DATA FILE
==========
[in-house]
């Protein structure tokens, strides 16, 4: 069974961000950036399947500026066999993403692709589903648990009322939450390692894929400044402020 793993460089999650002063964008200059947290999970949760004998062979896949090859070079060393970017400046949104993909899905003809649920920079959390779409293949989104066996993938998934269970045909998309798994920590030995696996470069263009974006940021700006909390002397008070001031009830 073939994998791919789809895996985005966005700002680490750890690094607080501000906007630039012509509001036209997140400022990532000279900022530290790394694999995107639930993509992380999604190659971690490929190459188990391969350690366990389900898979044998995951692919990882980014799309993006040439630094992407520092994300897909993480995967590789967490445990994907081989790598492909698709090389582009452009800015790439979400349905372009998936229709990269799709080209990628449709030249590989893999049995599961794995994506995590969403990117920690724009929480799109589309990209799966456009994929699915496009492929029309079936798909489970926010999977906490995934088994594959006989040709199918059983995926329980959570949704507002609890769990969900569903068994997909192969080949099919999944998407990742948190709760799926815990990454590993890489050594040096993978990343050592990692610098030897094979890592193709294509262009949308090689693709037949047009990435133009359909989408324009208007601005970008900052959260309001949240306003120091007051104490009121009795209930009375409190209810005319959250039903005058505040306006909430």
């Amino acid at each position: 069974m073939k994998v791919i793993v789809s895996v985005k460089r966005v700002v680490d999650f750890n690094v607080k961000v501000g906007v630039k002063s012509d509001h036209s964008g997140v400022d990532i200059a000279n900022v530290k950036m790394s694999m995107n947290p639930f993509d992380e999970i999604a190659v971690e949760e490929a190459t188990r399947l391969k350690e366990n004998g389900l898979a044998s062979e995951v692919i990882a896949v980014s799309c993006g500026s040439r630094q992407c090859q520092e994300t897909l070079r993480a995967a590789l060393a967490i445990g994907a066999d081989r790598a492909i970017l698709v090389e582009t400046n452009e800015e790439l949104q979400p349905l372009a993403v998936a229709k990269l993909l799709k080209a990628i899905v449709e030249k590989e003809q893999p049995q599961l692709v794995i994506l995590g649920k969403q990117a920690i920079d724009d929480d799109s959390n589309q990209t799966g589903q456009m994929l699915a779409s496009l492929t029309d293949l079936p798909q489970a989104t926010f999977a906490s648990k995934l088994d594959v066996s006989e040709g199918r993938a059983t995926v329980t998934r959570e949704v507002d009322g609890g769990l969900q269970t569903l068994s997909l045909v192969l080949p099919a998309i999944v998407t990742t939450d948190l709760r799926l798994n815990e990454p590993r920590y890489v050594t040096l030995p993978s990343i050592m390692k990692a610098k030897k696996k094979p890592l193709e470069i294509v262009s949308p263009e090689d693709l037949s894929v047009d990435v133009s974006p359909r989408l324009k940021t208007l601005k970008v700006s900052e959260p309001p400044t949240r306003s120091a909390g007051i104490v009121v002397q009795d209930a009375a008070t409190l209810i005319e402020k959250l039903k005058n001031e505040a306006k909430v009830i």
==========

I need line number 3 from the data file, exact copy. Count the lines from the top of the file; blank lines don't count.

């Amino acid at each position: 069974m073939k994998v791919i793993v789809s895996v985005k460089r966005v700002v680490d999650f750890n690094v607080k961000v501000g906007v630039k002063s012509d509001h036209s964008g997140v400022d990532i200059a000279n900022v530290k950036m790394s694999m995107n947290p639930f993509d992380e999970i999604a190659v971690e949760e490929a190459t188990r399947l391969k350690e366990n004998g389900l898979a044998s062979e995951v692919i990882a896949v980014s799309c993006g500026s040439r630094q992407c090859q520092e994300t897909l070079r993480a995967a590789l060393a967490i445990g994907a066999d081989r790598a492909i970017l698709v090389e582009t400046n452009e800015e790439l949104q979400p349905l372009a993403v998936a229709k990269l993909l799709k080209a990628i899905v449709e030249k590989e003809q893999p049995q599961l692709v794995i994506l995590g649920k969403q990117a920690i920079d724009d929480d799109s959390n589309q990209t799966g589903q456009m994929l699915a779409s496009l492929t029309d293949l079936p798909q489970a989104t926010f999977a906490s648990k995934l088994d594959v066996s006989e040709g199918r993938a059983t995926v329980t998934r959570e949704v507002d009322g609890g769990l969900q269970t569903l068994s997909l045909v192969l080949p099919a998309i999944v998407t990742t939450d948190l709760r799926l798994n815990e990454p590993r920590y890489v050594t040096l030995p993978s990343i050592m390692k990692a610098k030897k696996k094979p890592l193709e470069i294509v262009s949308p263009e090689d693709l037949s894929v047009d990435v133009s974006p359909r989408l324009k940021t208007l601005k970008v700006s900052e959260p309001p400044t949240r306003s120091a909390g007051i104490v009121v002397q009795d209930a009375a008070t409190l209810i005319e402020k959250l039903k005058n001031e505040a306006k909430v009830i």